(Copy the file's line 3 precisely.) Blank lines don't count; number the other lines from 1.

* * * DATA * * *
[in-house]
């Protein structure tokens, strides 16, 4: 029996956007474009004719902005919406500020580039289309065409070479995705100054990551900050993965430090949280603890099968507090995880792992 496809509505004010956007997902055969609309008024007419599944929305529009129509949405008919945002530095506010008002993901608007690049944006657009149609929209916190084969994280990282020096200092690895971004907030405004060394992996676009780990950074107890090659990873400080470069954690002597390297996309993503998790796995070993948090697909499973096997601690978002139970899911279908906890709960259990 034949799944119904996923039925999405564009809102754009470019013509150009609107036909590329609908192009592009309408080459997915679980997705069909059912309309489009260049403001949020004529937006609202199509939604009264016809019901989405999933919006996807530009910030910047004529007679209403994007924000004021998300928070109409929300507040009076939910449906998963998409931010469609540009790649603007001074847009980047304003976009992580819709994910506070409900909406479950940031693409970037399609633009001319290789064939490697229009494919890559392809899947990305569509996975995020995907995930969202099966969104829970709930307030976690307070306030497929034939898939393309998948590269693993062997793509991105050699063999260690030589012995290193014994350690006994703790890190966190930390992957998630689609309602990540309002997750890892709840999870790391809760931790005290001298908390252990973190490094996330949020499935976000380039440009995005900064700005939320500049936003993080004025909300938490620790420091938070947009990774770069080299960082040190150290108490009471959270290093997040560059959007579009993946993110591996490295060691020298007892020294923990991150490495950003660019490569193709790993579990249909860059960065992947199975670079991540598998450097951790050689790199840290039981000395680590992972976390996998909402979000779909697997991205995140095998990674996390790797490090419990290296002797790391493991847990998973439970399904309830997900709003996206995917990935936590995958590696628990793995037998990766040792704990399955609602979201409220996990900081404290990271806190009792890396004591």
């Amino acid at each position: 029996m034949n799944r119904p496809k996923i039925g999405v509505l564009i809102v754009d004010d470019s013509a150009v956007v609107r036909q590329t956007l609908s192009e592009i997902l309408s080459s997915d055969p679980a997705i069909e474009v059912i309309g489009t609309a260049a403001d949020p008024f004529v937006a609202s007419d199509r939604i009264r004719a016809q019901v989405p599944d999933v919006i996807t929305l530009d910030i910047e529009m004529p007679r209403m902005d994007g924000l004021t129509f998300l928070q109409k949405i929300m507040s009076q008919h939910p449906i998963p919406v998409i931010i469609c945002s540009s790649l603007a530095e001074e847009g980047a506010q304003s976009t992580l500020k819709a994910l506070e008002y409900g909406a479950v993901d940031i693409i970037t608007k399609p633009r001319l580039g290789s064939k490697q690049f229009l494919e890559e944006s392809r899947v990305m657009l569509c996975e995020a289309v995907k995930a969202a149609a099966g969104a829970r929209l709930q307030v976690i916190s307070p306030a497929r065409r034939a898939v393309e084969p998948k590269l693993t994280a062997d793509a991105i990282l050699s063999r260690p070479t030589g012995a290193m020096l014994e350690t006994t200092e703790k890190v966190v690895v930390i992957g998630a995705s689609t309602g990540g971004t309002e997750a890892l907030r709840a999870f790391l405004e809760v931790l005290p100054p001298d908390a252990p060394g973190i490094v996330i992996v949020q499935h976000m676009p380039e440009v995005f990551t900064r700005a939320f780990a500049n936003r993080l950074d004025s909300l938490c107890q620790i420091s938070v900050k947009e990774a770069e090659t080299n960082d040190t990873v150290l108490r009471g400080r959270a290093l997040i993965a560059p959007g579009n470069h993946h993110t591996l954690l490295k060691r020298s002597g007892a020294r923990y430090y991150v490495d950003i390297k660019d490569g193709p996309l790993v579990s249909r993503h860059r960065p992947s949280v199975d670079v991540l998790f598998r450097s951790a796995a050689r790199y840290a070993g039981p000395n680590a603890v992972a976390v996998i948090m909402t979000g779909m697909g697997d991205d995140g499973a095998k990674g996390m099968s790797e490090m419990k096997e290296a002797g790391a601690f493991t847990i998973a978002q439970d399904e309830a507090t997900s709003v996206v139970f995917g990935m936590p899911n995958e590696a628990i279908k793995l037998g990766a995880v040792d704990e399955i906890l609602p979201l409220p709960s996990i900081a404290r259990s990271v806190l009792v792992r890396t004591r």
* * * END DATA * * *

């Amino acid at each position: 029996m034949n799944r119904p496809k996923i039925g999405v509505l564009i809102v754009d004010d470019s013509a150009v956007v609107r036909q590329t956007l609908s192009e592009i997902l309408s080459s997915d055969p679980a997705i069909e474009v059912i309309g489009t609309a260049a403001d949020p008024f004529v937006a609202s007419d199509r939604i009264r004719a016809q019901v989405p599944d999933v919006i996807t929305l530009d910030i910047e529009m004529p007679r209403m902005d994007g924000l004021t129509f998300l928070q109409k949405i929300m507040s009076q008919h939910p449906i998963p919406v998409i931010i469609c945002s540009s790649l603007a530095e001074e847009g980047a506010q304003s976009t992580l500020k819709a994910l506070e008002y409900g909406a479950v993901d940031i693409i970037t608007k399609p633009r001319l580039g290789s064939k490697q690049f229009l494919e890559e944006s392809r899947v990305m657009l569509c996975e995020a289309v995907k995930a969202a149609a099966g969104a829970r929209l709930q307030v976690i916190s307070p306030a497929r065409r034939a898939v393309e084969p998948k590269l693993t994280a062997d793509a991105i990282l050699s063999r260690p070479t030589g012995a290193m020096l014994e350690t006994t200092e703790k890190v966190v690895v930390i992957g998630a995705s689609t309602g990540g971004t309002e997750a890892l907030r709840a999870f790391l405004e809760v931790l005290p100054p001298d908390a252990p060394g973190i490094v996330i992996v949020q499935h976000m676009p380039e440009v995005f990551t900064r700005a939320f780990a500049n936003r993080l950074d004025s909300l938490c107890q620790i420091s938070v900050k947009e990774a770069e090659t080299n960082d040190t990873v150290l108490r009471g400080r959270a290093l997040i993965a560059p959007g579009n470069h993946h993110t591996l954690l490295k060691r020298s002597g007892a020294r923990y430090y991150v490495d950003i390297k660019d490569g193709p996309l790993v579990s249909r993503h860059r960065p992947s949280v199975d670079v991540l998790f598998r450097s951790a796995a050689r790199y840290a070993g039981p000395n680590a603890v992972a976390v996998i948090m909402t979000g779909m697909g697997d991205d995140g499973a095998k990674g996390m099968s790797e490090m419990k096997e290296a002797g790391a601690f493991t847990i998973a978002q439970d399904e309830a507090t997900s709003v996206v139970f995917g990935m936590p899911n995958e590696a628990i279908k793995l037998g990766a995880v040792d704990e399955i906890l609602p979201l409220p709960s996990i900081a404290r259990s990271v806190l009792v792992r890396t004591r």